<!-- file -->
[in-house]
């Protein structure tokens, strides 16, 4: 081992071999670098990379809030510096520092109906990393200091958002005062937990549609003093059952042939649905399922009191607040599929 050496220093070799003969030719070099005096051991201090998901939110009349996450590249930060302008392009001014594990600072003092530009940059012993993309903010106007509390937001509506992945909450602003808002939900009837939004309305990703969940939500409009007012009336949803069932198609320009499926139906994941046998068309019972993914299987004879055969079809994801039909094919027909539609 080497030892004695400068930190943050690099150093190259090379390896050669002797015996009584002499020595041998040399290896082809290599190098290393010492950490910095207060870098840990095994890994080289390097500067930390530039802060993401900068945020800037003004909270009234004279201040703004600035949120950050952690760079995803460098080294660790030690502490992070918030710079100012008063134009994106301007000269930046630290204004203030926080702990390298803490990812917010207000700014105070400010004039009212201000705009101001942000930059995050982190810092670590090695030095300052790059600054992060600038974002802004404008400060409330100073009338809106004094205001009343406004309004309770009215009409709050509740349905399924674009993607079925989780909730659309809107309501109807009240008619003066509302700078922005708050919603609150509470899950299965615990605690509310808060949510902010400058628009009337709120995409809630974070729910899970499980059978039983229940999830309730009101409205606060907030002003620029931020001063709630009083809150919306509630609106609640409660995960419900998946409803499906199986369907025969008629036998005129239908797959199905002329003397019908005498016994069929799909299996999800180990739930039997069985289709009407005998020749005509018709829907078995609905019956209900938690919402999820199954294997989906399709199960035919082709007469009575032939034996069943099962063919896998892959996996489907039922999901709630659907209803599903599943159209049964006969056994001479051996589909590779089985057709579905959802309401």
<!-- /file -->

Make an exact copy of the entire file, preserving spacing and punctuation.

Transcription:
[in-house]
């Protein structure tokens, strides 16, 4: 081992071999670098990379809030510096520092109906990393200091958002005062937990549609003093059952042939649905399922009191607040599929 050496220093070799003969030719070099005096051991201090998901939110009349996450590249930060302008392009001014594990600072003092530009940059012993993309903010106007509390937001509506992945909450602003808002939900009837939004309305990703969940939500409009007012009336949803069932198609320009499926139906994941046998068309019972993914299987004879055969079809994801039909094919027909539609 080497030892004695400068930190943050690099150093190259090379390896050669002797015996009584002499020595041998040399290896082809290599190098290393010492950490910095207060870098840990095994890994080289390097500067930390530039802060993401900068945020800037003004909270009234004279201040703004600035949120950050952690760079995803460098080294660790030690502490992070918030710079100012008063134009994106301007000269930046630290204004203030926080702990390298803490990812917010207000700014105070400010004039009212201000705009101001942000930059995050982190810092670590090695030095300052790059600054992060600038974002802004404008400060409330100073009338809106004094205001009343406004309004309770009215009409709050509740349905399924674009993607079925989780909730659309809107309501109807009240008619003066509302700078922005708050919603609150509470899950299965615990605690509310808060949510902010400058628009009337709120995409809630974070729910899970499980059978039983229940999830309730009101409205606060907030002003620029931020001063709630009083809150919306509630609106609640409660995960419900998946409803499906199986369907025969008629036998005129239908797959199905002329003397019908005498016994069929799909299996999800180990739930039997069985289709009407005998020749005509018709829907078995609905019956209900938690919402999820199954294997989906399709199960035919082709007469009575032939034996069943099962063919896998892959996996489907039922999901709630659907209803599903599943159209049964006969056994001479051996589909590779089985057709579905959802309401």